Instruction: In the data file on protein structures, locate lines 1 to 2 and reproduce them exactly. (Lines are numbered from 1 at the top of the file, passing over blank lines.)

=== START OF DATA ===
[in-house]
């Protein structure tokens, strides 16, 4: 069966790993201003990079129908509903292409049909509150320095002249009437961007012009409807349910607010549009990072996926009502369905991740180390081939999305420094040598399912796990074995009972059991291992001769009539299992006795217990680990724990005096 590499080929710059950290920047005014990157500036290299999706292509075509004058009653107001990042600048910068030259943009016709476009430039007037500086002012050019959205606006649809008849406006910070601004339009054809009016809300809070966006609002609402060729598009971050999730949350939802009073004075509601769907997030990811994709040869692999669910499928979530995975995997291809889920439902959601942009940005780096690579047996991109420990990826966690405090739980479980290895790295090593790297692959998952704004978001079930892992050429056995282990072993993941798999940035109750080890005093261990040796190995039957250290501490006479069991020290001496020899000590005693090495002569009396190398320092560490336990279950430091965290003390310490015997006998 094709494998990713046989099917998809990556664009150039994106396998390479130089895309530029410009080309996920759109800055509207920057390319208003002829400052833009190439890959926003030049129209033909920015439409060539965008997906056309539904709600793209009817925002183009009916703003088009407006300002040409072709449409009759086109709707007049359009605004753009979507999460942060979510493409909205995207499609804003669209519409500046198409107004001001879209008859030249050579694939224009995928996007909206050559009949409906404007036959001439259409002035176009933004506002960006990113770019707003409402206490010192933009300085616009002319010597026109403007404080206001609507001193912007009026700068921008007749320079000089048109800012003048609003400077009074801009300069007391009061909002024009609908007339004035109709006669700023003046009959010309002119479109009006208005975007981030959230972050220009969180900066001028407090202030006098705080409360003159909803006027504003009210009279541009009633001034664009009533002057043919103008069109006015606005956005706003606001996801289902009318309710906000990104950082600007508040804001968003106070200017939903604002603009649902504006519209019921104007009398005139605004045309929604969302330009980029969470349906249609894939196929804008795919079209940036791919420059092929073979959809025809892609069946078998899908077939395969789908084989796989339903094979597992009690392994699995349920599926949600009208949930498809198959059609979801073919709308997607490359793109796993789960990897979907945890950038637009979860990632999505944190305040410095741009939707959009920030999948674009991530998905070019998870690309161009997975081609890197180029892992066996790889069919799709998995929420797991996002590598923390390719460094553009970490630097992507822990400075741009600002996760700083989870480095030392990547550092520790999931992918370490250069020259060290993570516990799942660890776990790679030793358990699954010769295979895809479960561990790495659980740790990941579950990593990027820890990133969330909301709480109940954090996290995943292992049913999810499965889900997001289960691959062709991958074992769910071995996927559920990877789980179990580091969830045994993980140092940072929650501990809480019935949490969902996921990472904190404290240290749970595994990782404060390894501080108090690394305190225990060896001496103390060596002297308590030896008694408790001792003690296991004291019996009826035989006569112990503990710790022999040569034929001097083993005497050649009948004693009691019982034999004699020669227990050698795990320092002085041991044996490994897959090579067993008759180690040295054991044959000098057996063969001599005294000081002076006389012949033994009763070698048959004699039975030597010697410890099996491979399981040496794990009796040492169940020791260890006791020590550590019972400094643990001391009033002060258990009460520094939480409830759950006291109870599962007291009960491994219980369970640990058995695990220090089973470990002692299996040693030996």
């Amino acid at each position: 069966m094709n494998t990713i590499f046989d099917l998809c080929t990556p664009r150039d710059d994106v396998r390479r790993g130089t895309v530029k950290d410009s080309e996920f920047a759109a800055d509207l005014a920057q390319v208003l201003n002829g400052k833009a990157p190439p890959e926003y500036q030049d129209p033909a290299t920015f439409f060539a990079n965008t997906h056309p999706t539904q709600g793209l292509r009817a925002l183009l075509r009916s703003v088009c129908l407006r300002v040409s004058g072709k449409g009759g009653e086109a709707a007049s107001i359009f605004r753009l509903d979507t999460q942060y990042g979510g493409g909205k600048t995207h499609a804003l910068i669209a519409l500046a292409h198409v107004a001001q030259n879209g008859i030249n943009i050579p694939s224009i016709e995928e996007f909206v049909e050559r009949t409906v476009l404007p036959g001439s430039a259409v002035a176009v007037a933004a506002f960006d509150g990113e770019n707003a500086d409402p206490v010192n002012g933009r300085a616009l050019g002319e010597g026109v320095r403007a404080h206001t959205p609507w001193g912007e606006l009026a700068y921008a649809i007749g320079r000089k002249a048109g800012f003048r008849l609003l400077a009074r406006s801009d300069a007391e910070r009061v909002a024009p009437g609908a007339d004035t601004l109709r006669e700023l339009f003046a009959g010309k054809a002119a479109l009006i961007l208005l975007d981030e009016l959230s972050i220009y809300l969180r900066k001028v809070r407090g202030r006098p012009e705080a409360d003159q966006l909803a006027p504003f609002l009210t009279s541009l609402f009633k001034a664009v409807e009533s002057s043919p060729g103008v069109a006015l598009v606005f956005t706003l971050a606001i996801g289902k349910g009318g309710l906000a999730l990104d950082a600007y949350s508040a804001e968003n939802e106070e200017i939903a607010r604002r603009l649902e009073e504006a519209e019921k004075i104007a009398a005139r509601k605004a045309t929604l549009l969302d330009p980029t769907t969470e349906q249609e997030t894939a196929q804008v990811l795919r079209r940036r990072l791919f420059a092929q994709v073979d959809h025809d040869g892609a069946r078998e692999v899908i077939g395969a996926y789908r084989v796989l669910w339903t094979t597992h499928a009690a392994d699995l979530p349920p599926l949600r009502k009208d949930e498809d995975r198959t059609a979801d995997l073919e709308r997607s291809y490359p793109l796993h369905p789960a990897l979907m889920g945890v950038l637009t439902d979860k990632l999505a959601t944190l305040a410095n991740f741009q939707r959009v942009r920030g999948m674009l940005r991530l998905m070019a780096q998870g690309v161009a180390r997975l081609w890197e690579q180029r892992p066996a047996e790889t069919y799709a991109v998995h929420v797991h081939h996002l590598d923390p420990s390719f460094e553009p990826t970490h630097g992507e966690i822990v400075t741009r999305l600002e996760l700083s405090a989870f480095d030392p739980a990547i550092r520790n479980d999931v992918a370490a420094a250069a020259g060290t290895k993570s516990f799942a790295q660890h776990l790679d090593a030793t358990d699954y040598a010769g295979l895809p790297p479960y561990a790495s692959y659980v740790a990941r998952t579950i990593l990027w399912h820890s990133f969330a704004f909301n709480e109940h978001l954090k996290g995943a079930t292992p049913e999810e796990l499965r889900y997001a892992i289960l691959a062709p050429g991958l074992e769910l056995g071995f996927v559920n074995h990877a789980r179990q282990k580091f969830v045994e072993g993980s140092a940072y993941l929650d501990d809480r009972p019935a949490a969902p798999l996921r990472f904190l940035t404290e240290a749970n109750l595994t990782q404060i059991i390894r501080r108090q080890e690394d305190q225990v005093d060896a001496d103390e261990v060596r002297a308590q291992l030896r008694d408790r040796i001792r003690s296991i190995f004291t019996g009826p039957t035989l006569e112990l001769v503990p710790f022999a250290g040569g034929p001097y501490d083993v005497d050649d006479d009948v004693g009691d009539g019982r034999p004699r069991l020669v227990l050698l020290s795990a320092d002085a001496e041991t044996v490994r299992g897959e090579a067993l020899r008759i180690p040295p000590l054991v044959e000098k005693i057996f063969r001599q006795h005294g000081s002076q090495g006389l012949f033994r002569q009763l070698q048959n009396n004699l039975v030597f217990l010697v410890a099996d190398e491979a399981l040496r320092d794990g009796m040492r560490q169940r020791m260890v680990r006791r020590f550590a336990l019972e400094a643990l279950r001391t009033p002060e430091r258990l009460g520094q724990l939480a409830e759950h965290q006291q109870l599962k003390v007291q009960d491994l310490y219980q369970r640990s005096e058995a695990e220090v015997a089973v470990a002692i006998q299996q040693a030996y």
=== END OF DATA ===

[in-house]
């Protein structure tokens, strides 16, 4: 069966790993201003990079129908509903292409049909509150320095002249009437961007012009409807349910607010549009990072996926009502369905991740180390081939999305420094040598399912796990074995009972059991291992001769009539299992006795217990680990724990005096 590499080929710059950290920047005014990157500036290299999706292509075509004058009653107001990042600048910068030259943009016709476009430039007037500086002012050019959205606006649809008849406006910070601004339009054809009016809300809070966006609002609402060729598009971050999730949350939802009073004075509601769907997030990811994709040869692999669910499928979530995975995997291809889920439902959601942009940005780096690579047996991109420990990826966690405090739980479980290895790295090593790297692959998952704004978001079930892992050429056995282990072993993941798999940035109750080890005093261990040796190995039957250290501490006479069991020290001496020899000590005693090495002569009396190398320092560490336990279950430091965290003390310490015997006998 094709494998990713046989099917998809990556664009150039994106396998390479130089895309530029410009080309996920759109800055509207920057390319208003002829400052833009190439890959926003030049129209033909920015439409060539965008997906056309539904709600793209009817925002183009009916703003088009407006300002040409072709449409009759086109709707007049359009605004753009979507999460942060979510493409909205995207499609804003669209519409500046198409107004001001879209008859030249050579694939224009995928996007909206050559009949409906404007036959001439259409002035176009933004506002960006990113770019707003409402206490010192933009300085616009002319010597026109403007404080206001609507001193912007009026700068921008007749320079000089048109800012003048609003400077009074801009300069007391009061909002024009609908007339004035109709006669700023003046009959010309002119479109009006208005975007981030959230972050220009969180900066001028407090202030006098705080409360003159909803006027504003009210009279541009009633001034664009009533002057043919103008069109006015606005956005706003606001996801289902009318309710906000990104950082600007508040804001968003106070200017939903604002603009649902504006519209019921104007009398005139605004045309929604969302330009980029969470349906249609894939196929804008795919079209940036791919420059092929073979959809025809892609069946078998899908077939395969789908084989796989339903094979597992009690392994699995349920599926949600009208949930498809198959059609979801073919709308997607490359793109796993789960990897979907945890950038637009979860990632999505944190305040410095741009939707959009920030999948674009991530998905070019998870690309161009997975081609890197180029892992066996790889069919799709998995929420797991996002590598923390390719460094553009970490630097992507822990400075741009600002996760700083989870480095030392990547550092520790999931992918370490250069020259060290993570516990799942660890776990790679030793358990699954010769295979895809479960561990790495659980740790990941579950990593990027820890990133969330909301709480109940954090996290995943292992049913999810499965889900997001289960691959062709991958074992769910071995996927559920990877789980179990580091969830045994993980140092940072929650501990809480019935949490969902996921990472904190404290240290749970595994990782404060390894501080108090690394305190225990060896001496103390060596002297308590030896008694408790001792003690296991004291019996009826035989006569112990503990710790022999040569034929001097083993005497050649009948004693009691019982034999004699020669227990050698795990320092002085041991044996490994897959090579067993008759180690040295054991044959000098057996063969001599005294000081002076006389012949033994009763070698048959004699039975030597010697410890099996491979399981040496794990009796040492169940020791260890006791020590550590019972400094643990001391009033002060258990009460520094939480409830759950006291109870599962007291009960491994219980369970640990058995695990220090089973470990002692299996040693030996």